interference. Henceforward I know nothing of the matter. Let no name ever pass our lips. We were very wrong before; we will be cautious now.--He is your superior, no doubt, and there do seem objections and obstacles of a very serious nature; but yet, Harriet, more wonderful things have taken place, there have been matches of greater disparity. But take care of yourself. I would not have you too sanguine; though, however it may end, be assured that your raising your thoughts to him, is a mark of good taste which I shall always know how to value.'

Harriet kissed her hand in silent and submissive gratitude. Emma was very decided in thinking such an attachment no bad thing for her friend. It's tendency would be to raise and refine her mind--and it must be saving her from the danger of degradation.


CHAPTER V

IN this state of schemes, and hopes, and connivance, June opened upon Hartfield. To Highbury in general it brought no material change. The Eltons were still talking of a visit from the Sucklings, and of the use to be made of their barouchelandau; and Jane Fairfax was still at her grandmother's; and as the return of the Campbells from Ireland was again delayed, and August, instead of Midsummer, fixed for it, she was likely to remain there full two months longer, provided at least she were able to defeat Mrs. Elton's activity in her service, and save herself from being hurried into a delightful situation against her will.

Mr. Knightley, who, for some reason best known to himself, had certainly taken an early dislike to Frank Churchill, was only growing to dislike him more. He began to suspect him of some double dealing in his pursuit of Emma. That Emma was his object appeared indisputable. Every thing declared it; his own attentions, his father's hints, his mother-in-law's guarded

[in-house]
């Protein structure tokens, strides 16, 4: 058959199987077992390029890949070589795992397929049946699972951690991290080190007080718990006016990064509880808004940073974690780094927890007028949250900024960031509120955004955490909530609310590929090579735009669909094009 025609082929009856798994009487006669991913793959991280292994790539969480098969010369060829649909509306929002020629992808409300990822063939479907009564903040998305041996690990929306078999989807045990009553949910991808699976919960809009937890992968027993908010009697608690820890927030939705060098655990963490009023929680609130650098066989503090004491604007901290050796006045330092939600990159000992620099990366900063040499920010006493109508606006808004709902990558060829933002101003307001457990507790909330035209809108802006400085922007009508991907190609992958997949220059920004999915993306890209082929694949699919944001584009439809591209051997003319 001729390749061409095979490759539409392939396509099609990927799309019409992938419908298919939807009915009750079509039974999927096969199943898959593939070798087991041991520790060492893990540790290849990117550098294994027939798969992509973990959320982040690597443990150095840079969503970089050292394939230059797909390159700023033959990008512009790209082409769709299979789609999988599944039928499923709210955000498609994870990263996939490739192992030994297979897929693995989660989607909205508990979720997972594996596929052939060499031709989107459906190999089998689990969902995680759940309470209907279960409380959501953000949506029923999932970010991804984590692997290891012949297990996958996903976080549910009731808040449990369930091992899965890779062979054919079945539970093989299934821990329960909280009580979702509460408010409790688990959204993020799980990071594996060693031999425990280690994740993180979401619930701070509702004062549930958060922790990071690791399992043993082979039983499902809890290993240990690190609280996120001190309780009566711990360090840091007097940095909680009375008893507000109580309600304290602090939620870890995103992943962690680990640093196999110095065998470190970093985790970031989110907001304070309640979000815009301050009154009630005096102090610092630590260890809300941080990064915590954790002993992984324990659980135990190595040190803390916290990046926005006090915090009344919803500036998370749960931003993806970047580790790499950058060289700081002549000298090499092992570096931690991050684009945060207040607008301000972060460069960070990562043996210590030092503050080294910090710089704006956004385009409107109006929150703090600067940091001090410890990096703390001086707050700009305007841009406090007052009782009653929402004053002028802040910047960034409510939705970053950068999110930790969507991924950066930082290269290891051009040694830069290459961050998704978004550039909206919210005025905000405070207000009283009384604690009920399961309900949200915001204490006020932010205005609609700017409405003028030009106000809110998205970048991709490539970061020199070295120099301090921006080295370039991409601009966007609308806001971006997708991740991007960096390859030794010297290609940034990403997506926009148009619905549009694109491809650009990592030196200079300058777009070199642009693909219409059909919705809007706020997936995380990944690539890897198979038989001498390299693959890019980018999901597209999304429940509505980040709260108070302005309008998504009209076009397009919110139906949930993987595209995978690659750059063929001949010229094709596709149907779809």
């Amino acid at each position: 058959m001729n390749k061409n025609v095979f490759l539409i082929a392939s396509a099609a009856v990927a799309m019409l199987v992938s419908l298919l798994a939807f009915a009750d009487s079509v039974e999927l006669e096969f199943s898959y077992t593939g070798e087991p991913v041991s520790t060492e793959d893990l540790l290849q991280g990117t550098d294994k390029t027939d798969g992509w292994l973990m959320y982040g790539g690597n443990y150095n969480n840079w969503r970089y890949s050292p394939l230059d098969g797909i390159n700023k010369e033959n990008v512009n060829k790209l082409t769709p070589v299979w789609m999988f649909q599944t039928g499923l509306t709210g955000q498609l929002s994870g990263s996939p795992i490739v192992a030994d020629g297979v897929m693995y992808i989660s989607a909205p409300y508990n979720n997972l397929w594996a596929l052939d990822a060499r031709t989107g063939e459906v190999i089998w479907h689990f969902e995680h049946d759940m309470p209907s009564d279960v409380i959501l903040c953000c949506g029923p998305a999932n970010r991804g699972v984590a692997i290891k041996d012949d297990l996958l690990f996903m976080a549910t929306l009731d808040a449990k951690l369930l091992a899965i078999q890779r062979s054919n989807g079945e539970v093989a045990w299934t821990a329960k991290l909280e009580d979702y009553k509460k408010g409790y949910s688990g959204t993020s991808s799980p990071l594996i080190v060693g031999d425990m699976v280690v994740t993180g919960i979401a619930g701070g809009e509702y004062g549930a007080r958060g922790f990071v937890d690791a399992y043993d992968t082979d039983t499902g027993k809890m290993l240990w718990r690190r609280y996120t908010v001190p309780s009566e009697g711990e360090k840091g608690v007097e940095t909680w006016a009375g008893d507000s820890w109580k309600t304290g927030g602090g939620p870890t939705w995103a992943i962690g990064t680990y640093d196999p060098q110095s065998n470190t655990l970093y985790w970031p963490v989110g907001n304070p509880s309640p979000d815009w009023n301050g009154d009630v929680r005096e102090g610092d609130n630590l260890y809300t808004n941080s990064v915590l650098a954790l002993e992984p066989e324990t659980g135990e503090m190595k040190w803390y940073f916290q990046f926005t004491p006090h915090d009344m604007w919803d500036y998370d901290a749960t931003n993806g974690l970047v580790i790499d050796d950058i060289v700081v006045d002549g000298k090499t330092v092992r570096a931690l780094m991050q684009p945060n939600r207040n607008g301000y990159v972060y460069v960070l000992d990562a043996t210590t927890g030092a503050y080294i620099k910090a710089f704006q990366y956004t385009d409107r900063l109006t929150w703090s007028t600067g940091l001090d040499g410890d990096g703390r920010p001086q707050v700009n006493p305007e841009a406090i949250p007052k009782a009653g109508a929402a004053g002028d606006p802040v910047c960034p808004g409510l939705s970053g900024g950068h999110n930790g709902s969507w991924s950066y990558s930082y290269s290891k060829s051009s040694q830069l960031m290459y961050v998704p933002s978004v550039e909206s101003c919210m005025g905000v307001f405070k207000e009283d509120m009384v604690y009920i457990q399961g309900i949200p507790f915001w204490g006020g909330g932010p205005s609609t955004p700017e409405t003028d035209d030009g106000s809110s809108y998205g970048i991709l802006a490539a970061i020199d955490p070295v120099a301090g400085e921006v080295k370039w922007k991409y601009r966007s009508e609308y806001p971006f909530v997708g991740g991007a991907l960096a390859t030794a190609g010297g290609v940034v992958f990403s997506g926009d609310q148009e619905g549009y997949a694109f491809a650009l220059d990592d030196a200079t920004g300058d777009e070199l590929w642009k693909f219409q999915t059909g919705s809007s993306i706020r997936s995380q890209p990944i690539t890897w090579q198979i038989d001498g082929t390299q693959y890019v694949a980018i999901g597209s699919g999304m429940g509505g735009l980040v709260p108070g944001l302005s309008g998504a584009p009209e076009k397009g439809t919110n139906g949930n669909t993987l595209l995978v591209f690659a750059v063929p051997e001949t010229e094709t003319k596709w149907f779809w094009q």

-309-

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Table of contents

Table of contents

  • OXFORD WORLD'S CLASSICS i
  • OXFORD WORLD'S CLASSICS ii
  • Title Page iii
  • Contents v
  • Introduction vii
  • NOTE ON THE TEXT xxix
  • Select Bibliography xxxi
  • A CHRONOLOGY OF JANE AUSTEN xxxvi
  • VOLUME I 3
  • Chapter I 3
  • Chapter II 12
  • Chapter III 16
  • Chapter IV 22
  • Chapter V 31
  • Chapter VI 36
  • Chapter VII 44
  • Chapter VIII 51
  • Chapter IX 62
  • Chapter X 75
  • Chapter XI 82
  • Chapter XII 88
  • Chapter XIII 97
  • Chapter XIV 105
  • Chapter XV 112
  • Chapter XVI 121
  • Chapter XVII 126
  • Chapter XVIII 129
  • VOLUME II 137
  • Chapter I 137
  • Chapter II 145
  • Chapter III 151
  • Chapter IV 162
  • Chapter V 166
  • Chapter VI 175
  • Chapter VII 184
  • Chapter VIII 190
  • Chapter IX 207
  • Chapter X 216
  • Chapter XI 222
  • Chapter XII 231
  • Chapter XIII 237
  • Chapter XV 252
  • Chapter XVI 260
  • Chapter XVII 269
  • Chapter XVIII 275
  • VOLUME III 283
  • Chapter I 283
  • Chapter II 286
  • Chapter III 299
  • Chapter IV 303
  • Chapter V 309
  • Chapter VI 317
  • Chapter VII 331
  • Chapter VIII 341
  • Chapter IX 348
  • Chapter X 355
  • Chapter XI 364
  • Chapter XII 376
  • Chapter XIII 384
  • Chapter XIV 393
  • Chapter XV 403
  • Chapter XVI 409
  • Chapter XVII 418
  • Chapter XVIII 427
  • Chapter XIX 437
  • EXPLANATORY NOTES 441
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